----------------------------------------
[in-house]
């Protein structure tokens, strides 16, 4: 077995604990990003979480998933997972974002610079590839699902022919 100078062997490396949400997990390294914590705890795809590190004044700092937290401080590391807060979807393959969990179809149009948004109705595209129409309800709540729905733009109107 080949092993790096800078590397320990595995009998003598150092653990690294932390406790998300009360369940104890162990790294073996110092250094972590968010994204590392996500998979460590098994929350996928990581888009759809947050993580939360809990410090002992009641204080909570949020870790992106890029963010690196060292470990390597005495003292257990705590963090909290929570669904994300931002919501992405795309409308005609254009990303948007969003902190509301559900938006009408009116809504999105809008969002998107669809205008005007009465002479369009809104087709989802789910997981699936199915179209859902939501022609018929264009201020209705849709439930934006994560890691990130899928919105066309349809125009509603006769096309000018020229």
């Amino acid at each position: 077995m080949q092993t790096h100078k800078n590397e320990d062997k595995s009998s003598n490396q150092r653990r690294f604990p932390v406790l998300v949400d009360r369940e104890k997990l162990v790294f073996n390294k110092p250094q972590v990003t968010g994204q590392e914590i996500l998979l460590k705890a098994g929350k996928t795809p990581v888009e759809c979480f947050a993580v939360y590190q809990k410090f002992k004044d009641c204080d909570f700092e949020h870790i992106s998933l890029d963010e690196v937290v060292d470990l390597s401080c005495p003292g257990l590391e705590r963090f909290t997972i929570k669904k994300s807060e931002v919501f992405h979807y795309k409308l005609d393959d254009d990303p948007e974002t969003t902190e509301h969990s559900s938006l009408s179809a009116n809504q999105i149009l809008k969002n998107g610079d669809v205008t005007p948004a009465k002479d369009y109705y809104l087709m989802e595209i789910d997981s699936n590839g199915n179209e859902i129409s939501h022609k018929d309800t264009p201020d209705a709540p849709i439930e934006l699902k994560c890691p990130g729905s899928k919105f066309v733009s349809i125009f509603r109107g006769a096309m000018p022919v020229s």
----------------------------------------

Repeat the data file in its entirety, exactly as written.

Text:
[in-house]
């Protein structure tokens, strides 16, 4: 077995604990990003979480998933997972974002610079590839699902022919 100078062997490396949400997990390294914590705890795809590190004044700092937290401080590391807060979807393959969990179809149009948004109705595209129409309800709540729905733009109107 080949092993790096800078590397320990595995009998003598150092653990690294932390406790998300009360369940104890162990790294073996110092250094972590968010994204590392996500998979460590098994929350996928990581888009759809947050993580939360809990410090002992009641204080909570949020870790992106890029963010690196060292470990390597005495003292257990705590963090909290929570669904994300931002919501992405795309409308005609254009990303948007969003902190509301559900938006009408009116809504999105809008969002998107669809205008005007009465002479369009809104087709989802789910997981699936199915179209859902939501022609018929264009201020209705849709439930934006994560890691990130899928919105066309349809125009509603006769096309000018020229």
């Amino acid at each position: 077995m080949q092993t790096h100078k800078n590397e320990d062997k595995s009998s003598n490396q150092r653990r690294f604990p932390v406790l998300v949400d009360r369940e104890k997990l162990v790294f073996n390294k110092p250094q972590v990003t968010g994204q590392e914590i996500l998979l460590k705890a098994g929350k996928t795809p990581v888009e759809c979480f947050a993580v939360y590190q809990k410090f002992k004044d009641c204080d909570f700092e949020h870790i992106s998933l890029d963010e690196v937290v060292d470990l390597s401080c005495p003292g257990l590391e705590r963090f909290t997972i929570k669904k994300s807060e931002v919501f992405h979807y795309k409308l005609d393959d254009d990303p948007e974002t969003t902190e509301h969990s559900s938006l009408s179809a009116n809504q999105i149009l809008k969002n998107g610079d669809v205008t005007p948004a009465k002479d369009y109705y809104l087709m989802e595209i789910d997981s699936n590839g199915n179209e859902i129409s939501h022609k018929d309800t264009p201020d209705a709540p849709i439930e934006l699902k994560c890691p990130g729905s899928k919105f066309v733009s349809i125009f509603r109107g006769a096309m000018p022919v020229s």